• Use of evaluation contractor in the development of the Intimate Partner Violence Progress Report and Prevention Plan. Is the applicant's implementation plan adequate to meet the short-term and intermediate outcomes listed in the logic model? Is the applicant's one performance measure of effectiveness objective, quantifiable, measurable and realistic? Can the proposed activities and outputs realistically lead to the outcomes proposed? Are the proposed activities and timelines feasible?

e. Implementation plan for DELTA Program (10 points): Organizational level. Does the applicant include a logic model's core elements:

  • Inputs,
  • Activities,
  • Outputs,
  • Initial outcomes,
  • Intermediate outcomes,
  • Influential factors and
  • One performance measure of effectiveness (replaces traditional logic model's goal)?

Are each of these core elements adequately addressed? Does the applicant address each of the activities to build capacity within Applicant's organization:

  • Participate in training and technical assistance activities and opportunities provided by CDC;
  • Institutionalize prevention principles, concepts and practices within their own organization;
  • Monitor progress of local CCRs and their local fiscal agents;
  • Attend and participate in technical assistance and planning meetings coordinated by CDC;
  • Compile and disseminate DELTA Program results within their state;
  • Is the applicant's implementation plan adequate to meet the short-term and intermediate outcomes listed in the logic model? Is the applicant's one performance measure of effectiveness objective, quantifiable, measurable and realistic? Can the proposed activities and outputs realistically lead to the outcomes and performance measure proposed? Are the proposed activities and timelines (as described in the narrative) feasible?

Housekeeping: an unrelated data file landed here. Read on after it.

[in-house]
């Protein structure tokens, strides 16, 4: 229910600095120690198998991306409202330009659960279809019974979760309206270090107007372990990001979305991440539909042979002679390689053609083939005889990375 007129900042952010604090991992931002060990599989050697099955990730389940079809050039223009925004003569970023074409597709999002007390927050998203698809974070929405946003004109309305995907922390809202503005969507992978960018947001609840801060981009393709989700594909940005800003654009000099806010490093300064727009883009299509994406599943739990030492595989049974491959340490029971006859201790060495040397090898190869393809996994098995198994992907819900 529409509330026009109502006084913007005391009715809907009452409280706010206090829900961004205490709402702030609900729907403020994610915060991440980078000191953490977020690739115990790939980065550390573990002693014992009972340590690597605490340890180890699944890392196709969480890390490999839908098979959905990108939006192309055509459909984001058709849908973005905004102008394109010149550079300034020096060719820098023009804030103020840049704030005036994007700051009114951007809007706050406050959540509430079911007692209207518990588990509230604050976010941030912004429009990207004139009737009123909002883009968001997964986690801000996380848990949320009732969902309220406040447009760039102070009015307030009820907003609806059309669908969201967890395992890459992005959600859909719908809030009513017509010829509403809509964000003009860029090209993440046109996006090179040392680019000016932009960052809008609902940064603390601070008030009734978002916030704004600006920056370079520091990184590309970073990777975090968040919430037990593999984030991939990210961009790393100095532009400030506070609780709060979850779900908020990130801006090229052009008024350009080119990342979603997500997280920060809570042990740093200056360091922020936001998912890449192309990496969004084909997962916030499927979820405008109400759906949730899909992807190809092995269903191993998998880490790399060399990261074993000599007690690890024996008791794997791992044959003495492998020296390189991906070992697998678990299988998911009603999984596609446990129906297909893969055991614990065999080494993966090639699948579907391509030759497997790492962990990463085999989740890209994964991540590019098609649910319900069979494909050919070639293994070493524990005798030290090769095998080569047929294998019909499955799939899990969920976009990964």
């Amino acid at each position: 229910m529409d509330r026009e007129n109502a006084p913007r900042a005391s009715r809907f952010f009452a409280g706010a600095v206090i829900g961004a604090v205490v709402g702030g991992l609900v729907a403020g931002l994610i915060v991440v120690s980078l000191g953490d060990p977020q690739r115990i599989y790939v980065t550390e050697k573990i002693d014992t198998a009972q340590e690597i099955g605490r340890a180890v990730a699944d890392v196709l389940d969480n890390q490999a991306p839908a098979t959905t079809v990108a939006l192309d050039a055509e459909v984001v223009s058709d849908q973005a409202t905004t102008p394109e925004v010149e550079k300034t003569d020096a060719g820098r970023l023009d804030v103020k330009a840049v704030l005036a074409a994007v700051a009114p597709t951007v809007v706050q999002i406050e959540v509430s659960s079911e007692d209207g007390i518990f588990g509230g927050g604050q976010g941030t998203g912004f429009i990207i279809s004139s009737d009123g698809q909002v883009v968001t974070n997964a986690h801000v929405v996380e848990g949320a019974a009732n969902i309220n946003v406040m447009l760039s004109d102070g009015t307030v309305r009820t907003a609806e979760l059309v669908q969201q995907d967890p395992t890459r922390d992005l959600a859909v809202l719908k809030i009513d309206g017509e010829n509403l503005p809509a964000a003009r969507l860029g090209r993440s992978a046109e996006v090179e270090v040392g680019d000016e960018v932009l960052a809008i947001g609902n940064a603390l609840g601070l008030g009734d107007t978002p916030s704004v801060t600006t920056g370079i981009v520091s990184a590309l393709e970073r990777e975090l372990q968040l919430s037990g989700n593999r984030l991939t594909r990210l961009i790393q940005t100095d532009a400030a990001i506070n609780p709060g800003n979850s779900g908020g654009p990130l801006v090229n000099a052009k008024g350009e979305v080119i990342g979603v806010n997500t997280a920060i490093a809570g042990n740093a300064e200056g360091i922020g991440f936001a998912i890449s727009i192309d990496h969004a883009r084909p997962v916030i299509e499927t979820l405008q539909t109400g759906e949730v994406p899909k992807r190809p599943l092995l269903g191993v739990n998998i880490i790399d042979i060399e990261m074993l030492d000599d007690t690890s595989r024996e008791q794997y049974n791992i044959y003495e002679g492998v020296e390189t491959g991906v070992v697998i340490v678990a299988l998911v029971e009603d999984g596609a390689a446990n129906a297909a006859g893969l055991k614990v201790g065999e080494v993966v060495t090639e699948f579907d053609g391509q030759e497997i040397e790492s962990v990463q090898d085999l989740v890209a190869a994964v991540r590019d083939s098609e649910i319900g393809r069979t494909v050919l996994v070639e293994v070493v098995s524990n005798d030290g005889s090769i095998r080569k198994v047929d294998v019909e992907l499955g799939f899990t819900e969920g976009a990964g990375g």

f. Implementation Plan for DELTA Program (5 points): National level. Does the applicant include a logic model's core elements:

  • Inputs,
  • Activities,
  • Outputs,
  • Initial outcomes,
  • Intermediate outcomes,
  • Influential factors and
  • One performance measure of effectiveness (replaces traditional logic model's goal)?

Are each of these core elements adequately addressed? Does the applicant address each of the activities to build capacity across Applicant's state:

  • Collaborate with CDC, other DELTA cooperative agreement applicants, and the CDC-selected evaluation/training contractors. Start Printed Page 9328
  • Disseminate DELTA prevention principles, concepts and practices and lessons learned by presenting at a minimum of one state-wide conference that addresses IPV in non-DELTA states in Program Periods two and three.
  • Disseminate DELTA prevention principles, concepts and practices and lessons learned by presenting at a minimum of one national conference that addresses IPV in Program Periods two and three.
  • Attend and participate in the National Center for Injury Prevention and Control Conference in Washington, DC in 2007.

Is the applicant's implementation plan adequate to meet the short-term and intermediate outcomes listed in the logic model? Is the applicant's one performance measure of effectiveness objective, quantifiable, measurable and realistic? Can the proposed activities and outputs realistically lead to the outcomes proposed? Are the proposed activities and timelines feasible?

g. Applicant's Agreement (5 points) to use the definition of IPV provided in this RFA as the basis for DELTA Program activities and implementation. Does the applicant explicitly state their agreement to use the definition of IPV (i.e., continuum from episodic violence to battering) provided in this RFA as the basis for DELTA Program activities and implementation?

V.2. Review and Selection Process

Applications will be reviewed for completeness by the Procurement and Grants Office (PGO) staff, and for responsiveness by the National Center for Injury Prevention and Control. Incomplete applications and applications that are non-responsive to the eligibility criteria will not advance through the review process. Applicants will be notified that their application did not meet submission requirements.